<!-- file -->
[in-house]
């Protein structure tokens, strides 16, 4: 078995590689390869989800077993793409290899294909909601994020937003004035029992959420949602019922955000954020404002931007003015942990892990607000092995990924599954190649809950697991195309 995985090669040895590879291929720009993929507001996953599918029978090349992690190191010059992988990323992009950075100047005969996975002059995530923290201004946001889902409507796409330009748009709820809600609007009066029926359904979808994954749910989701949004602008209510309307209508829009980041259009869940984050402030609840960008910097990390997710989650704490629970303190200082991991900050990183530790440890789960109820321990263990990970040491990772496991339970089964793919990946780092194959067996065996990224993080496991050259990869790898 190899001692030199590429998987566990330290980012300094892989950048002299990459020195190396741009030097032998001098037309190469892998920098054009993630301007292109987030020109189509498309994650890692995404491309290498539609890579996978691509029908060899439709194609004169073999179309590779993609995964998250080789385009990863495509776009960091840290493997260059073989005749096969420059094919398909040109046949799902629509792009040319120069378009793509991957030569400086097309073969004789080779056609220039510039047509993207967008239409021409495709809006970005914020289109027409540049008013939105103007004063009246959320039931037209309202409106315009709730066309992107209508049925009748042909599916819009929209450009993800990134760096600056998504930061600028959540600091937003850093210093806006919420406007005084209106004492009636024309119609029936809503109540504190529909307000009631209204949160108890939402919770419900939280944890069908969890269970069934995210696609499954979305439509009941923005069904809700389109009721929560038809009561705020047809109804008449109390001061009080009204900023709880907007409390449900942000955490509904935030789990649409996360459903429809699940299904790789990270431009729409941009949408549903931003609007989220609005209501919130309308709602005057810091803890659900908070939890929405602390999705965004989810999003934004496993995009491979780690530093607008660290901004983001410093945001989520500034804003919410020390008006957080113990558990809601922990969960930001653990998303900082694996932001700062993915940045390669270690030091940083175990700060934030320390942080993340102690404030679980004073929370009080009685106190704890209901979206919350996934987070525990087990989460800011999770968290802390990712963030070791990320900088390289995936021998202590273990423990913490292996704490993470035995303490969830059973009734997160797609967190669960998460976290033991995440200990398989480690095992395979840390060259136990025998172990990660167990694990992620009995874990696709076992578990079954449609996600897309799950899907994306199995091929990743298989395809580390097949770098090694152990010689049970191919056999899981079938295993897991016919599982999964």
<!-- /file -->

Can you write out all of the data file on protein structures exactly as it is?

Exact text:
[in-house]
């Protein structure tokens, strides 16, 4: 078995590689390869989800077993793409290899294909909601994020937003004035029992959420949602019922955000954020404002931007003015942990892990607000092995990924599954190649809950697991195309 995985090669040895590879291929720009993929507001996953599918029978090349992690190191010059992988990323992009950075100047005969996975002059995530923290201004946001889902409507796409330009748009709820809600609007009066029926359904979808994954749910989701949004602008209510309307209508829009980041259009869940984050402030609840960008910097990390997710989650704490629970303190200082991991900050990183530790440890789960109820321990263990990970040491990772496991339970089964793919990946780092194959067996065996990224993080496991050259990869790898 190899001692030199590429998987566990330290980012300094892989950048002299990459020195190396741009030097032998001098037309190469892998920098054009993630301007292109987030020109189509498309994650890692995404491309290498539609890579996978691509029908060899439709194609004169073999179309590779993609995964998250080789385009990863495509776009960091840290493997260059073989005749096969420059094919398909040109046949799902629509792009040319120069378009793509991957030569400086097309073969004789080779056609220039510039047509993207967008239409021409495709809006970005914020289109027409540049008013939105103007004063009246959320039931037209309202409106315009709730066309992107209508049925009748042909599916819009929209450009993800990134760096600056998504930061600028959540600091937003850093210093806006919420406007005084209106004492009636024309119609029936809503109540504190529909307000009631209204949160108890939402919770419900939280944890069908969890269970069934995210696609499954979305439509009941923005069904809700389109009721929560038809009561705020047809109804008449109390001061009080009204900023709880907007409390449900942000955490509904935030789990649409996360459903429809699940299904790789990270431009729409941009949408549903931003609007989220609005209501919130309308709602005057810091803890659900908070939890929405602390999705965004989810999003934004496993995009491979780690530093607008660290901004983001410093945001989520500034804003919410020390008006957080113990558990809601922990969960930001653990998303900082694996932001700062993915940045390669270690030091940083175990700060934030320390942080993340102690404030679980004073929370009080009685106190704890209901979206919350996934987070525990087990989460800011999770968290802390990712963030070791990320900088390289995936021998202590273990423990913490292996704490993470035995303490969830059973009734997160797609967190669960998460976290033991995440200990398989480690095992395979840390060259136990025998172990990660167990694990992620009995874990696709076992578990079954449609996600897309799950899907994306199995091929990743298989395809580390097949770098090694152990010689049970191919056999899981079938295993897991016919599982999964």